The giant social media corporation, Facebook will hire 3,000 more people over the next year to speed up the banishment of videos showing murder, suicide and other violent acts posted on Facebook websites.
This is an indirect acknowledgement by Facebook that more than automated software is needed to identify and remove such material.
After last year’s introduction of Facebook Live, a service that allows any of Facebook's 1.9 billion monthly users to broadcast video, the problem become more pressing.
Facebook Chief Executive Mark Zuckerberg announced the hiring plan on Wednesday, to counter the threat to its valuable public image – which has been spoiled by some violent scenes
The move comes after users reacted to two shocking Facebook live-stream video posts in April; a father in Thailand who killed his 11-month baby girl before committing suicide at a deserted hotel and a man in United States who broadcasted himself shooting a stranger in cold blood before shooting himself in the head after being chased down by police officers.
Researchers say, some violence on Facebook is inevitable given its size, and the company has been reproached for its slow response.
In Germany, the lawmakers have pressured the company to be quicker and more accurate in removing illegal hate speech and to clamp down on so-called fake news and threatened to apply fines.
UK lawmakers also has accused Facebook and other social media companies of doing a ‘shameful’ job removing child abuse and other illegal material.
However, Facebook has eluded fallout from the U.S. lawmakers. Some ad industry have even defended Facebook, citing the difficulty of policing material from so many users. Police agencies also said Facebook works well with them.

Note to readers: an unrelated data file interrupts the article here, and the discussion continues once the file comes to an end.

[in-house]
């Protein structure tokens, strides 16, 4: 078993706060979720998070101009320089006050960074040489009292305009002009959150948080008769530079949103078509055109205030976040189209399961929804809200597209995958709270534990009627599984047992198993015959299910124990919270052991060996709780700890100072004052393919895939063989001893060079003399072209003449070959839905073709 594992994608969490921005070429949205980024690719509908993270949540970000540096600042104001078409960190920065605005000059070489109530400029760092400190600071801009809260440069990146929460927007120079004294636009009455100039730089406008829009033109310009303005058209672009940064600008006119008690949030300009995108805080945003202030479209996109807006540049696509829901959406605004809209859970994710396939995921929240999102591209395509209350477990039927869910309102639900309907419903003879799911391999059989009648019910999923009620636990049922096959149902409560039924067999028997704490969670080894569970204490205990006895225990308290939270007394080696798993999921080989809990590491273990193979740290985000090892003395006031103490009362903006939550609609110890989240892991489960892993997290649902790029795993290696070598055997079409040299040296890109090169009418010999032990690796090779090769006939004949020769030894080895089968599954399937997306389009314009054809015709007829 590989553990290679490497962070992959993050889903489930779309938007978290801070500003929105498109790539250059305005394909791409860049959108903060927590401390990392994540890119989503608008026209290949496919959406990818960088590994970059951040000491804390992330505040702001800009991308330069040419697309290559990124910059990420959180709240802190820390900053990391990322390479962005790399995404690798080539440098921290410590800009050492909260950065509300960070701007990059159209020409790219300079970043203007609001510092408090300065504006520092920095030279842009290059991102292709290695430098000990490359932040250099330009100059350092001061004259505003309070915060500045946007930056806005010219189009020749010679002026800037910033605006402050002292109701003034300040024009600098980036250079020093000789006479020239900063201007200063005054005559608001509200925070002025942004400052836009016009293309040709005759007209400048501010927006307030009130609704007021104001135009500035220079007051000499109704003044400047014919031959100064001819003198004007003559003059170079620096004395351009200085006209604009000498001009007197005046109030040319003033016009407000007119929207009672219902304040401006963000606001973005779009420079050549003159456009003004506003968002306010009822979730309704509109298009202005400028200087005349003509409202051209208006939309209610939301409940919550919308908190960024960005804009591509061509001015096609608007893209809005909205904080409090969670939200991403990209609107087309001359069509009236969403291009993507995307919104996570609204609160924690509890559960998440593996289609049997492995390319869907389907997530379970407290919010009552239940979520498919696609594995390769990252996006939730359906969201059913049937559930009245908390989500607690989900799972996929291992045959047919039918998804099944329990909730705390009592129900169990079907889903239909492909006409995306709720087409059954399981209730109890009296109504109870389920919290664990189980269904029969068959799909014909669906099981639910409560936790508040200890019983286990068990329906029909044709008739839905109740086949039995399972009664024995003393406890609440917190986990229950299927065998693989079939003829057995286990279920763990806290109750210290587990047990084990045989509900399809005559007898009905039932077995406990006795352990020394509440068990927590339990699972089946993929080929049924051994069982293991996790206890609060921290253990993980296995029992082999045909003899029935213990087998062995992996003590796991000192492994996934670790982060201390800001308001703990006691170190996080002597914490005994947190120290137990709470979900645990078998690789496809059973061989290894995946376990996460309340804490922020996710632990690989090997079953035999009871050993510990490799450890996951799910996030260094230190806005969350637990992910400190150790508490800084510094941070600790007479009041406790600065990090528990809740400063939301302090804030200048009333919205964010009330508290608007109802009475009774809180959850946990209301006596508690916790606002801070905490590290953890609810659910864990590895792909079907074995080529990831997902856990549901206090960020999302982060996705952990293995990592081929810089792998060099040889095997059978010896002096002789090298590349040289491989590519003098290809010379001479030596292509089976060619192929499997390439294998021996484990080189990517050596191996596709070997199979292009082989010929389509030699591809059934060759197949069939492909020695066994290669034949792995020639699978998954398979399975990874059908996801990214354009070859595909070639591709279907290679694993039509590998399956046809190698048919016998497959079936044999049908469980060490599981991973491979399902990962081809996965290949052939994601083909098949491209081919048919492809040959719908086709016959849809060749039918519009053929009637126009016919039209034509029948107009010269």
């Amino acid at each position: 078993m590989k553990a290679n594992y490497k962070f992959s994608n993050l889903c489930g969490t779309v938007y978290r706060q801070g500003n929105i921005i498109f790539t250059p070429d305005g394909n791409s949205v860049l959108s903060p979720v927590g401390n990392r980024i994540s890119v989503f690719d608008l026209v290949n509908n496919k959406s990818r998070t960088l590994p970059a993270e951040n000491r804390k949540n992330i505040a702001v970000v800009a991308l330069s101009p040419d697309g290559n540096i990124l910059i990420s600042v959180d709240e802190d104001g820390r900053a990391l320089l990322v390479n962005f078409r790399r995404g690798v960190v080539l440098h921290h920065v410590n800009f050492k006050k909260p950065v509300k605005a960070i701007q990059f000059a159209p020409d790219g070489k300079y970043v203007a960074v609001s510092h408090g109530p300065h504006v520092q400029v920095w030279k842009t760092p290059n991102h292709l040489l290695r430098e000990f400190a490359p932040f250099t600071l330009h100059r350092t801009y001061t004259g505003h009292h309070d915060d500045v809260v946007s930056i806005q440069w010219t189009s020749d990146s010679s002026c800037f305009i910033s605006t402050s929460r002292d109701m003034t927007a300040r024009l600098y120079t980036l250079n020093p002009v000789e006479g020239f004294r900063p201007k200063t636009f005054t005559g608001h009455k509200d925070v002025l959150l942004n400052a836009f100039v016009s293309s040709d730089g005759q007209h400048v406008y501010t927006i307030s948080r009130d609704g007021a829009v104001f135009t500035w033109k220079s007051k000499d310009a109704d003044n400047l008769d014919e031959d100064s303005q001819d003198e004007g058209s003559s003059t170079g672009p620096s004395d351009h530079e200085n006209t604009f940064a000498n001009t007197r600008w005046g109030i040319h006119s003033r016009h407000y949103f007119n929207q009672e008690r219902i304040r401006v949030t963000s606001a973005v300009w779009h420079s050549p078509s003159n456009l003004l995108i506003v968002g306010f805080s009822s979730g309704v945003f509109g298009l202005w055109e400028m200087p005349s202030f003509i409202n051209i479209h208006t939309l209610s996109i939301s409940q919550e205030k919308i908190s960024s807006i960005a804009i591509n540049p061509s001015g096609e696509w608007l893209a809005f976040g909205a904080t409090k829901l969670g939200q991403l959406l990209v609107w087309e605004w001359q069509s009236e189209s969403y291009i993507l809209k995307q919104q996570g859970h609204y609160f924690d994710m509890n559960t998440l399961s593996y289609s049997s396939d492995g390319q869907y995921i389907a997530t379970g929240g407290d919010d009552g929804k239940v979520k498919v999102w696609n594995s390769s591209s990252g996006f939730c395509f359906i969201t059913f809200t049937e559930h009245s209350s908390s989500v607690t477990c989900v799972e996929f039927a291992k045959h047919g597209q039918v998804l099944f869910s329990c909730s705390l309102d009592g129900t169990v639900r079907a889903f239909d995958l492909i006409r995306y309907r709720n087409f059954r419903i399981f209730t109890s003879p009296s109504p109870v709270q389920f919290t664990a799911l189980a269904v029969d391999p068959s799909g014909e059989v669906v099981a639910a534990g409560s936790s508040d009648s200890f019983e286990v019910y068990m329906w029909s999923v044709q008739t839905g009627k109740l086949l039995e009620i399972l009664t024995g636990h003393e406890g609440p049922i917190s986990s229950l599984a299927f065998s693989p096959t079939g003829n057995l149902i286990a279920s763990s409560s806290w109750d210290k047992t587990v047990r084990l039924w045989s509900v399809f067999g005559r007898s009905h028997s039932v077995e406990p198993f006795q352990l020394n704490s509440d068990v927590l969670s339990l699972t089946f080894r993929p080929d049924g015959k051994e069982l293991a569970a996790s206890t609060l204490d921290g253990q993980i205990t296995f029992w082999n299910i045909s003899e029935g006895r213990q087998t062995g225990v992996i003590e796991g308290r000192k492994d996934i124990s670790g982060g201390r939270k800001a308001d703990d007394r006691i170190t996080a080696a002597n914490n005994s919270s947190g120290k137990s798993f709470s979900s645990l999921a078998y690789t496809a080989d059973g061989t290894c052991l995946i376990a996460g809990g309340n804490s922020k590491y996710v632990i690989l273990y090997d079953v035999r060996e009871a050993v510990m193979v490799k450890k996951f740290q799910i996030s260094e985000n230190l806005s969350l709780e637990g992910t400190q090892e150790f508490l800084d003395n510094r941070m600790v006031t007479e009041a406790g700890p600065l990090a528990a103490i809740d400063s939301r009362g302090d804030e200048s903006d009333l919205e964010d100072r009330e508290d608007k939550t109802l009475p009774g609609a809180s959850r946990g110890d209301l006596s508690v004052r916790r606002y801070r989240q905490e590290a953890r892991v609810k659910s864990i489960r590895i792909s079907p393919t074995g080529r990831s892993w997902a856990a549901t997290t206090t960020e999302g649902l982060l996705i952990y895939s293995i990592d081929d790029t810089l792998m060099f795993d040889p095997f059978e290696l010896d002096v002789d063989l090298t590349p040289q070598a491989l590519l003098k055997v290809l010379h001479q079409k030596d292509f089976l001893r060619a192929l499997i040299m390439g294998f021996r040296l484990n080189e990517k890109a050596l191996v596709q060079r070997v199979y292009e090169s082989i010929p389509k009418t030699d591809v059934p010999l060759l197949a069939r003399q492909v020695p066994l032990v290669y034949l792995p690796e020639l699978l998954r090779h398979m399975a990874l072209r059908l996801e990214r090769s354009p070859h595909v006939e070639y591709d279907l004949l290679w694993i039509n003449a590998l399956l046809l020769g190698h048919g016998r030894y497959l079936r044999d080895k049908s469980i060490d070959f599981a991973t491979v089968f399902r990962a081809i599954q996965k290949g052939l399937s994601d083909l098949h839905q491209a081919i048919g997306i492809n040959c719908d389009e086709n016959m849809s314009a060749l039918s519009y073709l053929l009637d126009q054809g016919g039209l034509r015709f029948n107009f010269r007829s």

Better tools, lack of technology
In addition to investing in more people, Mr Zuckerberg said Facebook is also building better tools to keep the community safe. “We’re going to make it simpler to report problems to us, faster for our reviewers to determine which posts violate our standards and easier for them to contact law enforcement if someone needs help,” he stated.
On 3 May, he wrote on his Facebook, “Over the last few weeks, we've seen people hurting themselves and others on Facebook – either live or in video posted later. It's heartbreaking, and I've been reflecting on how we can do better for our community.”
“If we're going to build a safe community, we need to respond quickly. We're working to make these videos easier to report so we can take the right action sooner -- whether that's responding quickly when someone needs help or taking a post down.”
“Over the next year, we'll be adding 3,000 people to our community operations team around the world -- on top of the 4,500 we have today -- to review the millions of reports we get every week, and improve the process for doing it quickly.”
“These reviewers will also help us get better at removing things we don't allow on Facebook like hate speech and child exploitation,” Mr Zuckerberg wrote.
Facebook still depended largely on users to report problematic posts. Millions of reports were received from users each week, and it relies on thousands of human monitors to review the reports.
Mr Zuckerberg wrote in an update on 4 May that Facebook’s next focus is building community. He said in the update, “We have a lot more work to build a global community that works for everyone.”
“This quarter we also took a major technology step forward at F8 by opening up the camera to be the first mainstream augmented reality platform. I'm excited to get virtual and augmented reality in more of your hands soon.”
Mr Zuckerberg had earlier spoken about Facebook being as a place for ‘raw and visceral’ communication when its live service was first launched in April 2016.
"Because it's live, there is no way it can be curated," Zuckerberg had told BuzzFeed News then. "And because of that it frees people up to be themselves. It's live; it can’t possibly be perfectly planned out ahead of time."
Sarah Roberts, a professor of information studies at UCLA who looks at content monitoring said in an interview, "Despite industry claims to the contrary, I don't know of any computational mechanism that can adequately, accurately, 100 percent do this work in lieu of humans. We're just not there yet technologically."
“The workers who monitor material generally work on contract in places such as India and the Philippines, and they face difficult working conditions because of the hours they spend making quick decisions while sifting through traumatic material, Ms Roberts added.